To find out who can help in your area, call the National Information Center for Children and Youth with Disabilities (NICHCY) at 1-800-695-0285 to obtain a State Resource Sheet. Explain that you want to find out about early intervention services for your child and ask for a name in your area. (Be sure to keep a record of names and telephone numbers for everyone you contact.) The Resource Sheet will also list the names and contact information for support groups, parent groups, and groups concerned with specific disabilities. NICHCY also has the following brochures available: "Accessing Programs for Infants, Toddlers, and Preschoolers with Disabilities" and "Parents' Guide to Accessing Parent Programs."

You can also obtain information from your Superintendent of Schools or by getting the name of the Director of Special Education.

Obtaining Special Education Services for Your School-Age Child
The first step in obtaining special education services for your school-age child is to arrange for your child to receive an evaluation by the district's Committee on Special Education (CSE). This refers to the total process of gathering and using information to determine whether a child has a disability and the nature and extent of the special education and related services that the child needs. The public schools are required to conduct this evaluation of your child at no cost to you.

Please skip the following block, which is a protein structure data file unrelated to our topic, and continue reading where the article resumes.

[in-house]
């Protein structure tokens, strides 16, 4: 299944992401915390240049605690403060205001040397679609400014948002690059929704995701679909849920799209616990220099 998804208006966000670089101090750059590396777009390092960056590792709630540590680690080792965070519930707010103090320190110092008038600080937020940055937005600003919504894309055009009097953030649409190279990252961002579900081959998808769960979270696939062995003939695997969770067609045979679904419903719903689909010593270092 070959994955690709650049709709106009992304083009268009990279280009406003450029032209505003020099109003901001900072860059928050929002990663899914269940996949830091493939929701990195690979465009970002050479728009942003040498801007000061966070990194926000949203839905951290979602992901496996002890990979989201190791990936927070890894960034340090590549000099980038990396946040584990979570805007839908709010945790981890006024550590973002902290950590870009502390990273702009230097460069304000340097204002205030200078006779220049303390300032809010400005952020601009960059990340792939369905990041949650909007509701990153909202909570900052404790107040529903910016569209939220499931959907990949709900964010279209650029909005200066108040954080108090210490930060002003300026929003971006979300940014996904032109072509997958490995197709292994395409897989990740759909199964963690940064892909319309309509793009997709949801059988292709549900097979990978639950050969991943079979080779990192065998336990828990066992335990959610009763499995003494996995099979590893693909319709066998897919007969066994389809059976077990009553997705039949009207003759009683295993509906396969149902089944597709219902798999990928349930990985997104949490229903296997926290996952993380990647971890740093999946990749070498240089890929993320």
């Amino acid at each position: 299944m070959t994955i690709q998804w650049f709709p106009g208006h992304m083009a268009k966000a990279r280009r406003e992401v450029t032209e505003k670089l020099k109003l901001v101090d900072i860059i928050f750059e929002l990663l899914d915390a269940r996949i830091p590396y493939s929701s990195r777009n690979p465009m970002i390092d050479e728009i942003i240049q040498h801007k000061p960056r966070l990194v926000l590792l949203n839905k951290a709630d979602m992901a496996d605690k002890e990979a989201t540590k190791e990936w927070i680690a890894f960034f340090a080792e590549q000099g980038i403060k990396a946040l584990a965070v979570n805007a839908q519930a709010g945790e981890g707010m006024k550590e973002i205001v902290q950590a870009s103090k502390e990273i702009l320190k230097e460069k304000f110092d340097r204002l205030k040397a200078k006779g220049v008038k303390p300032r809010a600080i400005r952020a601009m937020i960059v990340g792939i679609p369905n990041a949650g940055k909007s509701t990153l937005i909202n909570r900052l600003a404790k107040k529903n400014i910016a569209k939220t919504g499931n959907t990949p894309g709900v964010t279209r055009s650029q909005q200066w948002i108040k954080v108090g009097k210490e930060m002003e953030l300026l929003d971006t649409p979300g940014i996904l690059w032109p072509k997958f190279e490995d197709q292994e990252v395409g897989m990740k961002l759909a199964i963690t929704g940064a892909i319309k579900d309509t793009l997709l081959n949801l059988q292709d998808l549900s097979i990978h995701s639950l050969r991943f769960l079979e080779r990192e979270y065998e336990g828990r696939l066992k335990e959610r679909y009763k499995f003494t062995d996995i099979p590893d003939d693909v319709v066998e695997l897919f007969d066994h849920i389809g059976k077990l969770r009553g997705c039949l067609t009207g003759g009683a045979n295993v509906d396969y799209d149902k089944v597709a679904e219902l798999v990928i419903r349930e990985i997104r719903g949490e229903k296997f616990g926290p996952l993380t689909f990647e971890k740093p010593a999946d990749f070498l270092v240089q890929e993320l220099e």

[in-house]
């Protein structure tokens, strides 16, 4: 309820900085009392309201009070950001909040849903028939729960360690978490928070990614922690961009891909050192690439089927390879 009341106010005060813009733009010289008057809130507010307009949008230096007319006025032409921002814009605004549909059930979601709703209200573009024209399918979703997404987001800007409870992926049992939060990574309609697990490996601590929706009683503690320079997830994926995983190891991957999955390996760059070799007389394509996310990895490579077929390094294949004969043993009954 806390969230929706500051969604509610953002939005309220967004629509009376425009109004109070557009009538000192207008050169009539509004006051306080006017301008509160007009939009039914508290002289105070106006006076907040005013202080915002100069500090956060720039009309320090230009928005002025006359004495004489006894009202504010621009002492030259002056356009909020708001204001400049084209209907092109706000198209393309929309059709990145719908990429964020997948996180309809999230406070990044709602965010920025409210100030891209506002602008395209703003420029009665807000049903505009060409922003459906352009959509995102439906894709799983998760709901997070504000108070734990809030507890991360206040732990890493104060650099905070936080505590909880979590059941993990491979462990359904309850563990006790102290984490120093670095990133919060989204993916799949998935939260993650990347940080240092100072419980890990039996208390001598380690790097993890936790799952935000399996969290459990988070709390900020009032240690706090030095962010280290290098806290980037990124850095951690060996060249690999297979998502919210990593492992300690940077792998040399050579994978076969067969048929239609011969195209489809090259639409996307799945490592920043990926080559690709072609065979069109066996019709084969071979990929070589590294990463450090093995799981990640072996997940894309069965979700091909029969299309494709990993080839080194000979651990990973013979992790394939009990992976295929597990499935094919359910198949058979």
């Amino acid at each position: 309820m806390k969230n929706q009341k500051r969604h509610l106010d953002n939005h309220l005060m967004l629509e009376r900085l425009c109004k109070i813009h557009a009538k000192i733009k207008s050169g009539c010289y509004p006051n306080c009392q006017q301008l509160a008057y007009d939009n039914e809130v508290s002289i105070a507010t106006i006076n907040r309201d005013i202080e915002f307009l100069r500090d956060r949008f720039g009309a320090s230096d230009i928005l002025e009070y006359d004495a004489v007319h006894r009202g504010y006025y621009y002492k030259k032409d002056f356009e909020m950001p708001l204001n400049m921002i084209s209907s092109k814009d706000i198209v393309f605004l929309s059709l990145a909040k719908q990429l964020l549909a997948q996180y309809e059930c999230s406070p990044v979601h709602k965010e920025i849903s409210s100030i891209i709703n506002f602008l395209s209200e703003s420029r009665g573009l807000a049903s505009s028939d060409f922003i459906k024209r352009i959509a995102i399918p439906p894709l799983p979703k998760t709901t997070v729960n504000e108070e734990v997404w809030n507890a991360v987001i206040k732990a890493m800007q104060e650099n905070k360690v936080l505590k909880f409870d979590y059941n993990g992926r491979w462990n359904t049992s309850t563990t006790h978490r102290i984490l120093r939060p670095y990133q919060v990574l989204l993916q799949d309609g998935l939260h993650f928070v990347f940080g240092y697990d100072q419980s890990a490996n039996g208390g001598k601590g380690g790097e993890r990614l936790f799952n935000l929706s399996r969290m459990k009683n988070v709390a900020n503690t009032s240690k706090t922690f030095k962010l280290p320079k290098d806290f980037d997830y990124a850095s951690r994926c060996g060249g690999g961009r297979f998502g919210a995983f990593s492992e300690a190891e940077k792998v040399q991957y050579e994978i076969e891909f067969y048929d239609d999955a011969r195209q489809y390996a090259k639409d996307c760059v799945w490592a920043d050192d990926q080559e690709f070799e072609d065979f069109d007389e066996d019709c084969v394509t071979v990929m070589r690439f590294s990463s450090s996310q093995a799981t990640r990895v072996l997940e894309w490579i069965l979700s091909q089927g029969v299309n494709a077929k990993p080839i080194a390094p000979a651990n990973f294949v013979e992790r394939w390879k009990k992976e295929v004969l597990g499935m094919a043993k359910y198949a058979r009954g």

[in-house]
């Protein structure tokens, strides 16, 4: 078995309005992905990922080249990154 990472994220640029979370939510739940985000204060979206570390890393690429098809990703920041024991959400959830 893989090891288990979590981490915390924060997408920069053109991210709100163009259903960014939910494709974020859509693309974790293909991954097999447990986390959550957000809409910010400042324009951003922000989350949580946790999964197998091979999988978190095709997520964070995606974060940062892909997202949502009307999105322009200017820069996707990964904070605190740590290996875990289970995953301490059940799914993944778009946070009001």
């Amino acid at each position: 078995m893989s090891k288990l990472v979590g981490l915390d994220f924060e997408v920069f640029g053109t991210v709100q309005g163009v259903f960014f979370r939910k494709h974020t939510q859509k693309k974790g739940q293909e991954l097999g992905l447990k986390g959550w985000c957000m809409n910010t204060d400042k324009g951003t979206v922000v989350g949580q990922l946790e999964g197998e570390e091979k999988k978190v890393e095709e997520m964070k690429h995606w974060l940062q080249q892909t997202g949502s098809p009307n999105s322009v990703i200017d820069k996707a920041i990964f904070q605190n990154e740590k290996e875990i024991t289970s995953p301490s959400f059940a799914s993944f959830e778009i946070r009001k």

The evaluation process should look at the "whole child" and include information about your child's total environment. Performed by a multidisciplinary team (including two or more appropriately selected specialists, such as a school psychologist, speech/language pathologist, occupational therapist, physical therapist, medical specialist, educational diagnostician, classroom teacher, and others), the evaluation process includes observations by professionals who have worked with your child, your child's medical history, and information and observations from the family.

There are at least three ways for your child to receive an evaluation: You can request an evaluation; the school may ask permission to evaluate your child; or a teacher or doctor may suggest that your child be evaluated.

Following the evaluation, if your child is found to be eligible, the evaluation results will form the basis for developing your child's Individualized Education Program (IEP). This is a written statement of the educational program designed to meet a child's special needs. It is designed to (1) establish the learning goals for your child; and (2) state the services that the school district will provide for your child. It is developed by a multidisciplinary team that must include one teacher or other specialist who is knowledgeable about OI, along with the child's teacher(s), a representative of the school system, the parents, and the child (when appropriate).